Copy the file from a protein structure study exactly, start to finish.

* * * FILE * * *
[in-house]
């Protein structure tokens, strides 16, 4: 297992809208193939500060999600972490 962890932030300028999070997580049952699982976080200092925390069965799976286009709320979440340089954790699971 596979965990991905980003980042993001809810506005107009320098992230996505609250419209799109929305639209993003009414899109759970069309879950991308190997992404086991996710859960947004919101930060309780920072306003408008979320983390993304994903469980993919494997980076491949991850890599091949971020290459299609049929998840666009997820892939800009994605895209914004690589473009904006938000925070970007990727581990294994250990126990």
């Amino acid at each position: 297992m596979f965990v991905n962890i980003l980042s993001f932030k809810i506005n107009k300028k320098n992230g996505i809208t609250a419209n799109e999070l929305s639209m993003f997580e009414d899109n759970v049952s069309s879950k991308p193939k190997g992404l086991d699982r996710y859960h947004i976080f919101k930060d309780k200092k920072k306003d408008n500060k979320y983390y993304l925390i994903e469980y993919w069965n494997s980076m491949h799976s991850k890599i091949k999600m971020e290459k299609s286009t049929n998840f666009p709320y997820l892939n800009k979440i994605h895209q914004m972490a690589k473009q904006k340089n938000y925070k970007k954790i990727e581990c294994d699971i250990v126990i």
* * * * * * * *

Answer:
[in-house]
């Protein structure tokens, strides 16, 4: 297992809208193939500060999600972490 962890932030300028999070997580049952699982976080200092925390069965799976286009709320979440340089954790699971 596979965990991905980003980042993001809810506005107009320098992230996505609250419209799109929305639209993003009414899109759970069309879950991308190997992404086991996710859960947004919101930060309780920072306003408008979320983390993304994903469980993919494997980076491949991850890599091949971020290459299609049929998840666009997820892939800009994605895209914004690589473009904006938000925070970007990727581990294994250990126990």
């Amino acid at each position: 297992m596979f965990v991905n962890i980003l980042s993001f932030k809810i506005n107009k300028k320098n992230g996505i809208t609250a419209n799109e999070l929305s639209m993003f997580e009414d899109n759970v049952s069309s879950k991308p193939k190997g992404l086991d699982r996710y859960h947004i976080f919101k930060d309780k200092k920072k306003d408008n500060k979320y983390y993304l925390i994903e469980y993919w069965n494997s980076m491949h799976s991850k890599i091949k999600m971020e290459k299609s286009t049929n998840f666009p709320y997820l892939n800009k979440i994605h895209q914004m972490a690589k473009q904006k340089n938000y925070k970007k954790i990727e581990c294994d699971i250990v126990i």